PubDate: 2012-12-15T09:29:21Z
  • Chapter 3 Mechanistic Issues in Fischer–Tropsch Catalysis
    • Abstract: 2011
      Publication year: 2011
      Source:Advances in Catalysis, Volume 54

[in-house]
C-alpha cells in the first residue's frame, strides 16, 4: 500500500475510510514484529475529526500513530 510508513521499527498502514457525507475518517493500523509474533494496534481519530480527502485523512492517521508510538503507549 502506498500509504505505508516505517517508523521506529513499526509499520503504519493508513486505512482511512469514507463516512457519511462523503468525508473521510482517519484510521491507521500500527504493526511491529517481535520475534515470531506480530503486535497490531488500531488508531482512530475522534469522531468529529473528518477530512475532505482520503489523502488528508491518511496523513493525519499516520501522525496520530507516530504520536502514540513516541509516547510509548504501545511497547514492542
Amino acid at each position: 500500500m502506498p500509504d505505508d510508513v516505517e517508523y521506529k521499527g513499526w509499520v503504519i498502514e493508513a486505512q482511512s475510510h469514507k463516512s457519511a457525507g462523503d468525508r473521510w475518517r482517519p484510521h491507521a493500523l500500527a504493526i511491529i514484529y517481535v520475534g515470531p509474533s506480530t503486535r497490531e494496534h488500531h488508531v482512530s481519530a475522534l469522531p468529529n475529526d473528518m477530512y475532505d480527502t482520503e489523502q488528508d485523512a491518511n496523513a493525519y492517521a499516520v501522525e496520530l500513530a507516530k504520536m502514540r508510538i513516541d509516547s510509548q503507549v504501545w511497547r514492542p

Computational studies have recently generated important information regarding reaction intermediates and activation barriers of elementary reaction steps that are part of the Fischer–Tropsch synthesis. We use these results to analyze various mechanistic options that have been proposed for the Fischer–Tropsch synthesis. The computational results do not support the Pichler–Schulz chain-growth mechanism, which postulates chain growth by CO insertion. Rather, the results are in agreement with the Sachtler–Biloen mechanism, which postulates chain growth via adsorbed “C1” species; furthermore, the Gaube chain-growth mechanism, which closely resembles that proposed by Maitlis, is found to be preferred over the initially assumed Brady–Pettit mechanism. The various elementary steps are discussed, and the values that their relative rates must assume for successful Fischer–Tropsch chain growth are outlined. Within the Sachtler–Biloen kinetics scheme, a high chain-growth probability is obtained when chain termination is rate limiting. Consequently, CO dissociation has to be facile. The “C1” species that is incorporated into the growing chain appears to be “CH” or “CH2”; thus, these species must be present in high surface concentrations. Brønsted–Evans–Polanyi relationships are used to link activation energies to surface reactivity. The structure sensitivity of the elementary reaction steps, specifically, initiation, chain growth, and termination, is analyzed. On the basis of these considerations, one can understand why particular metals are suitable Fischer–Tropsch catalysts.